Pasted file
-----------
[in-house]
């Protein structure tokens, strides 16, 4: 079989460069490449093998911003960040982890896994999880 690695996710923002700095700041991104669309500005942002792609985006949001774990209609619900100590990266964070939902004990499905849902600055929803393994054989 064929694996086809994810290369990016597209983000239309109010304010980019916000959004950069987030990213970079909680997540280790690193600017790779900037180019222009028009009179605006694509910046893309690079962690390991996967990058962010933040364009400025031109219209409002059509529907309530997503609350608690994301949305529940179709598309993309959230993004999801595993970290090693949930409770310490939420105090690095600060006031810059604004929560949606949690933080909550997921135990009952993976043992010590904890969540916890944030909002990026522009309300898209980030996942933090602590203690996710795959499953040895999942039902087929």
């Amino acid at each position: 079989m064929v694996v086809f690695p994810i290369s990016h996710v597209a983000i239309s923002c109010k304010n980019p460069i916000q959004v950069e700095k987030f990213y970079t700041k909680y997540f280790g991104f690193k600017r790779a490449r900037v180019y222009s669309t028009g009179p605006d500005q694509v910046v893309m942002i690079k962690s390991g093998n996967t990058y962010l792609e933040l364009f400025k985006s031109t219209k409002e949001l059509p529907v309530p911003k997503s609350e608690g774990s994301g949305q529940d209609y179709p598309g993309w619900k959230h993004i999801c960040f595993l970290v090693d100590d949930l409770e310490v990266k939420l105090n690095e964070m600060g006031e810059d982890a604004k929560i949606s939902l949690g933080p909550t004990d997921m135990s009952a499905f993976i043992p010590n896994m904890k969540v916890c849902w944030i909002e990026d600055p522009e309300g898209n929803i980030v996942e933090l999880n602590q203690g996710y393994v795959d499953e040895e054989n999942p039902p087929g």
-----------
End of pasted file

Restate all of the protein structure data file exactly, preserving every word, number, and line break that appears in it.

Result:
[in-house]
């Protein structure tokens, strides 16, 4: 079989460069490449093998911003960040982890896994999880 690695996710923002700095700041991104669309500005942002792609985006949001774990209609619900100590990266964070939902004990499905849902600055929803393994054989 064929694996086809994810290369990016597209983000239309109010304010980019916000959004950069987030990213970079909680997540280790690193600017790779900037180019222009028009009179605006694509910046893309690079962690390991996967990058962010933040364009400025031109219209409002059509529907309530997503609350608690994301949305529940179709598309993309959230993004999801595993970290090693949930409770310490939420105090690095600060006031810059604004929560949606949690933080909550997921135990009952993976043992010590904890969540916890944030909002990026522009309300898209980030996942933090602590203690996710795959499953040895999942039902087929």
């Amino acid at each position: 079989m064929v694996v086809f690695p994810i290369s990016h996710v597209a983000i239309s923002c109010k304010n980019p460069i916000q959004v950069e700095k987030f990213y970079t700041k909680y997540f280790g991104f690193k600017r790779a490449r900037v180019y222009s669309t028009g009179p605006d500005q694509v910046v893309m942002i690079k962690s390991g093998n996967t990058y962010l792609e933040l364009f400025k985006s031109t219209k409002e949001l059509p529907v309530p911003k997503s609350e608690g774990s994301g949305q529940d209609y179709p598309g993309w619900k959230h993004i999801c960040f595993l970290v090693d100590d949930l409770e310490v990266k939420l105090n690095e964070m600060g006031e810059d982890a604004k929560i949606s939902l949690g933080p909550t004990d997921m135990s009952a499905f993976i043992p010590n896994m904890k969540v916890c849902w944030i909002e990026d600055p522009e309300g898209n929803i980030v996942e933090l999880n602590q203690g996710y393994v795959d499953e040895e054989n999942p039902p087929g």